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Unsuccessful warranty repair

in Motoring
11 replies 414 views
geoffa51geoffa51 Forumite
2 Posts
First Post
Newbie
Hi, My car is just over three years old and has a seven year warranty. It has developed a leak in the roof. The main dealer has tried to find the origin of the water penetration but so far has been unsuccessful. They have called in the manufacturers technical team to have a look. If they are unsuccessful in finding the source of the problem what are my consumer rights?.
1.Can I ask for a financial settlement to the current value of the car
2. Can I ask for a new replacement car to the same specification
3. Can I reject the car if they try and give it to me back without a successful repair.
Also the manufacturer has not given me a car to use whilst mine is under repair so I am having to hire one. Can I claim the money back from the manufacturer.
All work is being carried out under the warranty.
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Replies

  • TadleyBaggieTadleyBaggie Forumite
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    Don't get Consumer Rights and Warranty confused, they are entirely different things. Your consumer rights exist against the original retailer (i.e. dealer), not the manufacturer. Your warranty is a contract with (presumably) the manufacturer and will have specific terms and conditions. So the answer to your questions depends on what the warranty says.
  • geoffa51geoffa51 Forumite
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    Thanks for your swift reply. What are my consumer rights under the Act?

  • Car_54Car_54 Forumite
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    geoffa51 said:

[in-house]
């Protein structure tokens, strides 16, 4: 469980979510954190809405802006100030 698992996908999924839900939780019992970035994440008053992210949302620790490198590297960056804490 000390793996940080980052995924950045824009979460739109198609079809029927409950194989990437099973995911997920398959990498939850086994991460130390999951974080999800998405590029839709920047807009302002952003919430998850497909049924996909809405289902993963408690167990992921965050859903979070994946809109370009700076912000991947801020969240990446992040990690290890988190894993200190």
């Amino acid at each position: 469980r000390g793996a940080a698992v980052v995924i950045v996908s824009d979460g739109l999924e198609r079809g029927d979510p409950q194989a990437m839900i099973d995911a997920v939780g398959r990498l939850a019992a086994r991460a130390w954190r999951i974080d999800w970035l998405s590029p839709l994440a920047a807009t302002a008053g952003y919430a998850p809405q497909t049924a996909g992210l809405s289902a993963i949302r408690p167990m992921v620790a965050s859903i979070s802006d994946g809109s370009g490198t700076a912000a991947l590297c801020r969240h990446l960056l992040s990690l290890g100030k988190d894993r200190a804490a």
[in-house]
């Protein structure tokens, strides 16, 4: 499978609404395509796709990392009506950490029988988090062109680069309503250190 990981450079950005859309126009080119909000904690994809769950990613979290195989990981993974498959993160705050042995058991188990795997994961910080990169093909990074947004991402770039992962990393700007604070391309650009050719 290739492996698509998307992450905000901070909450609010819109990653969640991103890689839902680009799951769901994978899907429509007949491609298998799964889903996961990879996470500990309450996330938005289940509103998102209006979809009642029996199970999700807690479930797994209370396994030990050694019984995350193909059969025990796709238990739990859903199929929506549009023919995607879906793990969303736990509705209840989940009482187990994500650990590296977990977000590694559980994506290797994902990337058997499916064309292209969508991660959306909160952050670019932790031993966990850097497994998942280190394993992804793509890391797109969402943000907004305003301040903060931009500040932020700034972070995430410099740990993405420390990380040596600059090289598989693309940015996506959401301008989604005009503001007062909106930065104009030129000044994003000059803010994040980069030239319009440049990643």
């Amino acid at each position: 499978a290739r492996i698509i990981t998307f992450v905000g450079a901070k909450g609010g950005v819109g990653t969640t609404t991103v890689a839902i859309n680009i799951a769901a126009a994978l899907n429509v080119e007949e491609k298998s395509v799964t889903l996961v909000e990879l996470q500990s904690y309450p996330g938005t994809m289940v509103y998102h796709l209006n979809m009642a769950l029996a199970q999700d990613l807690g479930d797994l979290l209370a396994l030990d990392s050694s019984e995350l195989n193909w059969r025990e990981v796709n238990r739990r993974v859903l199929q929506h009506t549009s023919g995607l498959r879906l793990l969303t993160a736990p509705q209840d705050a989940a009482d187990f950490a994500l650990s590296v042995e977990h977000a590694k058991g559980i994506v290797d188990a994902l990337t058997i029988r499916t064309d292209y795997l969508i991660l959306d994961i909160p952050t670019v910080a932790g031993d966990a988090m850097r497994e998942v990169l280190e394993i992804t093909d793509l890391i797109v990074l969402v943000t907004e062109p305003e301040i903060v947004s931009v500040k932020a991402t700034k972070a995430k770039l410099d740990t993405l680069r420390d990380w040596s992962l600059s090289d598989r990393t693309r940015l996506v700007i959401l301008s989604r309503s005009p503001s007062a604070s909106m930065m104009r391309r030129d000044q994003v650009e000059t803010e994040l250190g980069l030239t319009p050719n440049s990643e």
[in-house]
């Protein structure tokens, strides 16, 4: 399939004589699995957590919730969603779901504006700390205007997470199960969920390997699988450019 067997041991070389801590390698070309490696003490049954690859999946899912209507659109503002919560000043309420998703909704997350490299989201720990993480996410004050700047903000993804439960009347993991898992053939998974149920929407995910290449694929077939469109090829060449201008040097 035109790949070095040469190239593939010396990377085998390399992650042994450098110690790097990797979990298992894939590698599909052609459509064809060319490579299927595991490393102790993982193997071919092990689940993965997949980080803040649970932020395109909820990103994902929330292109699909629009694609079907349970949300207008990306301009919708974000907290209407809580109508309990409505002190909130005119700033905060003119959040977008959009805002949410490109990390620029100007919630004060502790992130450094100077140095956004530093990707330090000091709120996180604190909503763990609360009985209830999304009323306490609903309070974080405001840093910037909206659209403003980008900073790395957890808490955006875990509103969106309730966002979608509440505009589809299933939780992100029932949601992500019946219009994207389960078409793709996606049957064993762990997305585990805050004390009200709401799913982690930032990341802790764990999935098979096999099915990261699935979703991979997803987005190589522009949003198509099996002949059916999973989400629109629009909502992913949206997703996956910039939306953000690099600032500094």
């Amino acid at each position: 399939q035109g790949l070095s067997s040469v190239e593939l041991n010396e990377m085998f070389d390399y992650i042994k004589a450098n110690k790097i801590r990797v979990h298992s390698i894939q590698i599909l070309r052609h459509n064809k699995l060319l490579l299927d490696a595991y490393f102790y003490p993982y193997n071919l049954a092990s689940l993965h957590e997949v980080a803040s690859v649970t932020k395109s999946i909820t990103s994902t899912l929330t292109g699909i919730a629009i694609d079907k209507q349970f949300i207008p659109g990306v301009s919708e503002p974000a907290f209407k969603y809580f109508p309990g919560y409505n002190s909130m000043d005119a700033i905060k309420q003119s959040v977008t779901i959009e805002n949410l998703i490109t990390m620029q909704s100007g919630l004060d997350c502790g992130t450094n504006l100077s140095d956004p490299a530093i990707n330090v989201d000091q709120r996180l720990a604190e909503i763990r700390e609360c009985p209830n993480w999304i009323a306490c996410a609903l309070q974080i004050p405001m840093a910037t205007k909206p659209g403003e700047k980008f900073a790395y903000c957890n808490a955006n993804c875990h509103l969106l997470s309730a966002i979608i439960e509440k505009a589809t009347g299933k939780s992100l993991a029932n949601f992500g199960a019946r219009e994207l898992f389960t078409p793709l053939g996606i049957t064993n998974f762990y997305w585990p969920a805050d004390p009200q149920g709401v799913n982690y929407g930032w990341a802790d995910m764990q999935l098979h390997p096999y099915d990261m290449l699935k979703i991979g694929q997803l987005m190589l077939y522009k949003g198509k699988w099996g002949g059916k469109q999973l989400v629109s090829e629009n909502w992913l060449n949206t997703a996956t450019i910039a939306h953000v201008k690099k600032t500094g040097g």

Thanks for your swift reply. What are my consumer rights under the Act?

    After three years? None whatsover.

  • k3lvck3lvc Forumite
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    Making an assumption here that it's a Hyundai/Kia with a leaking panoramic roof and not just a hole that's appeared in a solid roof. If they've called in the 'experts' then I suspect they'll find a solution so you won't have to invoke any of your 'consumer rights'

    I'm more surprised why you've not got a courtesy car while they have yours - have you upset them in the past/failed the attitude test ? Mrs K3 had a similar issue on a 6yo Kia that wasn't purchased from a main dealer but remained under warranty - never any issue being given a courtesy car for warranty work from the local Kia dealer


  • EctophileEctophile Forumite
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    Car_54 said:
    geoffa51 said:
    Thanks for your swift reply. What are my consumer rights under the Act?

    After three years? None whatsover.


    Not true at all.  In England, Wales & NI, you can potentially claim for up to 6 years against the retailer for a latent fault that was there when you bought the car.  In Scotland it's 5 years.  But it's up to you to show that there is a problem with the car, and it's not something you have done.  That may require an expert report.
    If it sticks, force it.
    If it breaks, well it wasn't working right anyway.
  • edited 27 November 2020 at 12:10PM
    DiddyDaviesDiddyDavies Forumite
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    edited 27 November 2020 at 12:10PM
    Car_54 said:
    geoffa51 said:
    Thanks for your swift reply. What are my consumer rights under the Act?

    After three years? None whatsover.

    I think someone needs to have a look at the Consumer rights act.

    A consumer has up to 6 years (in England) to pursue a remedy under the Consumer rights act for defective goods and as one of the prerequisites of the act is that goods must be durable and last a reasonable time If during this 6 year period there is a fault which is due to a manufacturing defect or substandard quality parts, they do indeed have consumer rights.
    The seller must be given one attempt to rectify the problem and if this attempt fails, the consumer has the legal right to reject the vehicle and get a refund. This refund will be partial to cover the 3 years use that they have had the car for.

    What is the Consumer Rights Act, and how does it affect my vehicle purchase? - The Motor Ombudsman

    If you report the problem outside of the first 30 days, you have to give the selling dealership or garage one opportunity to repair or replace your car, with repair normally being the best option.